After much delay, the initial findings from Sue Gray’s inquiry into lockdown-breaking parties have finally been published. The 12-page “update” noted “failures of leadership and judgement”, and concluded that “some events should not have happened”.
While we won’t know the full details of what went on in Downing Street and elsewhere until the Met completes its investigation, it’s more than likely its conclusions will prompt renewed calls for Boris Johnson’s resignation. ‘Partygate’ aside, here’s a timeline of events over which the prime minister should have resigned already.
1. Proroguing parliament.
Cast your mind back to the summer of 2019, when the newly-elected Tory leader and prime minister suspended parliament – a decision later ruled unlawful by the supreme court. His plan to thwart parliamentary proceedings over Brexit was labelled a “coup” by protesters, and was an early indicator of his authoritarian approach to government.
2. Withdrawing the whip.
Prior to the 2019 election, Johnson suspended the whip from 21 Conservative MPs who defied him in an attempt to block a no-deal Brexit. This resulted in the loss of his working majority and, in a clear rebuke to his leadership, saw resignations from both Amber Rudd and his own brother Jo Johnson.
3. Brexit mismanagement.
On the 2019 election campaign trail, the prime minister pledged to ‘get Brexit done’. This commitment was met in January 2020 – but it’s been far from plain sailing since. From the ongoing row over the Northern Ireland Protocol to rising food prices and supply chain issues, post-Brexit Britain has been plagued with problems.
4. The Cummings scandal.
Since being booted out of Downing Street after being accused of briefing against the prime minister, Dominic Cummings has been a thorn in Johnson’s side. Breaking lockdown rules by going on a cross-country jaunt to “test his eyesight”, however, wasn’t enough to see repercussions for either Cummings or the prime minister, who defended his most senior adviser in the face of public outcry.
The war in Afghanistan had huge human cost, and the UK’s role in it will taint both Johnson’s premiership – and that of his predecessors – for generations. The botched military withdrawal last summer saw the prime minister roundly accused of effectively abandoning the country to the Taliban, while also lying to the public over personally authorising the evacuation of animals from Afghanistan despite countless people being left stranded.
6. Channel crossings.
In November, 27 people died when a dinghy capsized off the coast of France in what’s estimated by the International Organisation of Migration to be the biggest loss of life in the Channel since it started collecting data in 2014. Meanwhile, Johnson’s government put forward proposals to forcibly “push back” people attempting to cross the Channel – plans which experts say breach international law.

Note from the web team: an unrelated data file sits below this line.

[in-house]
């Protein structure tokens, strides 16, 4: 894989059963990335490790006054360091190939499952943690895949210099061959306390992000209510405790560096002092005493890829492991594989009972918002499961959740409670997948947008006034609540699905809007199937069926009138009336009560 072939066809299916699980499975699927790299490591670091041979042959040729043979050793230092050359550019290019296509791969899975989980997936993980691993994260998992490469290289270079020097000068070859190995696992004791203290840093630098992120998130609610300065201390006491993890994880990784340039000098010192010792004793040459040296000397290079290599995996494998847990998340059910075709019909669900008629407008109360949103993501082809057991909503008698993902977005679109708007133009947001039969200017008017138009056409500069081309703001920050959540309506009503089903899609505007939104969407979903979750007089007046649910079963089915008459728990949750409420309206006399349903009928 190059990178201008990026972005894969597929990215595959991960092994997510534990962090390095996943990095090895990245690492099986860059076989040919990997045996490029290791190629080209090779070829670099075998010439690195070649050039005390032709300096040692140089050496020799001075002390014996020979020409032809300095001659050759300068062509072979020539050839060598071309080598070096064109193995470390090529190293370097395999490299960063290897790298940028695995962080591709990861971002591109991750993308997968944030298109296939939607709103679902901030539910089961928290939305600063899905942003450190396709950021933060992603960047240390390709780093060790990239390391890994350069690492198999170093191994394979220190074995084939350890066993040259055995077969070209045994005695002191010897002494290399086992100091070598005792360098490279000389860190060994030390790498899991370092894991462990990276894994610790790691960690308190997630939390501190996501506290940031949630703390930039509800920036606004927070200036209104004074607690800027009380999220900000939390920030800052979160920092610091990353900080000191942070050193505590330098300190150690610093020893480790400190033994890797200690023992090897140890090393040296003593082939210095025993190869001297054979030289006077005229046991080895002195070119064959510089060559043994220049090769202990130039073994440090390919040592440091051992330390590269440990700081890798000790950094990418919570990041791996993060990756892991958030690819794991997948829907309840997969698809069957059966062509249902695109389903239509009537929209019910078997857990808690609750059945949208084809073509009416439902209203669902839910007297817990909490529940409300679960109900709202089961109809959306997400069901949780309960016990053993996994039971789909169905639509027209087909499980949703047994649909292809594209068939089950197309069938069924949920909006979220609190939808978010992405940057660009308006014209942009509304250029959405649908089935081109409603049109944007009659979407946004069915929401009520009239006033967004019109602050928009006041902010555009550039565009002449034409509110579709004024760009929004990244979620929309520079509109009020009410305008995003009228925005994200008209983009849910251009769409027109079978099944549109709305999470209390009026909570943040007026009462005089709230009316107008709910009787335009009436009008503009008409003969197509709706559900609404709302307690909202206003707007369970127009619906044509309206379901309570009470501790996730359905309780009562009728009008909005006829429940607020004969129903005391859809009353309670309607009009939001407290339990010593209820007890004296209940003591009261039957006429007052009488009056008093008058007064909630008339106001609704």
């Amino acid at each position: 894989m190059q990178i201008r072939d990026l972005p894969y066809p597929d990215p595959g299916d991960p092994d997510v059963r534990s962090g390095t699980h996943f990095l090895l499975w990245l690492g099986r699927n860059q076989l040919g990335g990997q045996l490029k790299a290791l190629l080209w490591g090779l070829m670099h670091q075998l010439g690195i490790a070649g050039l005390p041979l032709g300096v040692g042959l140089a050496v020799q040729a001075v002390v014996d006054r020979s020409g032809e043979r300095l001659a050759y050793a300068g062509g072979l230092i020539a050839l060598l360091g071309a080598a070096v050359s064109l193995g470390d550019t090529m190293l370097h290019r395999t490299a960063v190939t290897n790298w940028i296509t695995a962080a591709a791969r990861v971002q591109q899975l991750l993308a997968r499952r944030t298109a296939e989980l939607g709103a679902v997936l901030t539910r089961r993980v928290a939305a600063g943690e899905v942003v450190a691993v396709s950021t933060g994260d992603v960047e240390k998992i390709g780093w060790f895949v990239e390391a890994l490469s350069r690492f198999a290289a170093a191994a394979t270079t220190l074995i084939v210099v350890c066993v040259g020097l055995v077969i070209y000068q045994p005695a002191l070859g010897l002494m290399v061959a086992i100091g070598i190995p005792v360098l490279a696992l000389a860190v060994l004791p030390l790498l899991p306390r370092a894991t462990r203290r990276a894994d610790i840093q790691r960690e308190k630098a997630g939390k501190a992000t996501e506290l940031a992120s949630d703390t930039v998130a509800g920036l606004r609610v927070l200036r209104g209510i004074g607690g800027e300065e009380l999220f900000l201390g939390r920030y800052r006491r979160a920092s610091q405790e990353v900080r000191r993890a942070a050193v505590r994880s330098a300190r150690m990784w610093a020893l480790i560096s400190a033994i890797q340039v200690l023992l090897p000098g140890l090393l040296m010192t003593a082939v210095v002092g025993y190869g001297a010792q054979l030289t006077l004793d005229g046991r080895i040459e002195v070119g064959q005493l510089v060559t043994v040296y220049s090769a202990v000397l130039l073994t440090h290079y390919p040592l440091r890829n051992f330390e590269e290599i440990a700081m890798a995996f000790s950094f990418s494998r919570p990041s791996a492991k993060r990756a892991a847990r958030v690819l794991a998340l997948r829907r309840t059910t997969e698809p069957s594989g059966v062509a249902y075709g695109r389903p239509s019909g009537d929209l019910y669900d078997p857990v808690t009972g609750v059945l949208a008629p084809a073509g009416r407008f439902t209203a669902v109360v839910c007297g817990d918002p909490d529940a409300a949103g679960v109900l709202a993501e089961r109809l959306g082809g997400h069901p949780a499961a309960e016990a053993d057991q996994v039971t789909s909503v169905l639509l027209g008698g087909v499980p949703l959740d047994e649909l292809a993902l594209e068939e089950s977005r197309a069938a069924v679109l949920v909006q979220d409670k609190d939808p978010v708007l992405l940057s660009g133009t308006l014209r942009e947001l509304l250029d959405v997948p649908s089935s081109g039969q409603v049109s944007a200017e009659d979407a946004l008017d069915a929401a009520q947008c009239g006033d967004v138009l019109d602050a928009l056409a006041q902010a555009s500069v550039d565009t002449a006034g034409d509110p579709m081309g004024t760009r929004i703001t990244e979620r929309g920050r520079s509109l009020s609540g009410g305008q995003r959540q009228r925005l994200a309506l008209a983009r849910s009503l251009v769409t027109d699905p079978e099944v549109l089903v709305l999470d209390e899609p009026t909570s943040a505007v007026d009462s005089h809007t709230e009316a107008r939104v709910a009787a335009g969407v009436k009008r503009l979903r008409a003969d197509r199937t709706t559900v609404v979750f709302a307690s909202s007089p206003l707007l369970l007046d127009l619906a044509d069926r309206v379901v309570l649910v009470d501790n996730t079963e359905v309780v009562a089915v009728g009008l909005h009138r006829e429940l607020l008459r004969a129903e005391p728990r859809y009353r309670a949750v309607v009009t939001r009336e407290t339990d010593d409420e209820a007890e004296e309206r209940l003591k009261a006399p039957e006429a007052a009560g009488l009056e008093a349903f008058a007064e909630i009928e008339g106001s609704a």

7. The Paterson affair.
Last year former MP for North Shropshire Owen Paterson was accused of breaking lobbying rules after failing to declare private consultancy meetings he attended in his parliamentary office. Johnson sought to defend his colleague by proposing to abolish the parliamentary standards committee and replace it with a Tory-majority alternative. This brazen interference did not go down well with the public, and at the last minute Johnson reversed his decision, leading to Paterson’s resignation in November.
8. The Downing Street refurbishment.
In December, the Electoral Commission declared that the Conservative party had broken the law by failing to declare property donations for Johnson’s flat refurbishment. It was revealed that Johnson misled his ethics adviser, Lord Geidt, by failing to declare a donation of £50,000 from Tory peer David Brownlow, finding that Johnson was aware of the donation before Geidt cleared him of breaching the ministerial code back in May.
Johnson is no stranger to accusations of Islamophobia. Back in 2018, he compared veiled Muslim women to “letterboxes” in a Telegraph column, after which Islamophobic incidents across Britain rose by 375%. More recently, Johnson has been accused of failing to investigate allegations of Islamophobia within his own government after Tory MP Nusrat Ghani claimed her “Muslimness” had been the reason she was sacked from her ministerial position in 2020.
If all this wasn’t enough, there’s the backdrop of Covid-19. While the government has pointed to the success of mass testing and the vaccine rollout, experts have described Johnson’s pandemic response as “one of the most important public health failures the UK has ever experienced”. From delaying the first lockdown – a move which led to huge numbers of excess deaths – to saying he’d rather “let the bodies pile high” than call for a third lockdown, Johnson’s approach to Covid-19 has been much like his approach to leadership in general: one of undisguised self-interest, riddled with scandal and hypocrisy.
Liam Barrett is a freelance politics and culture writer.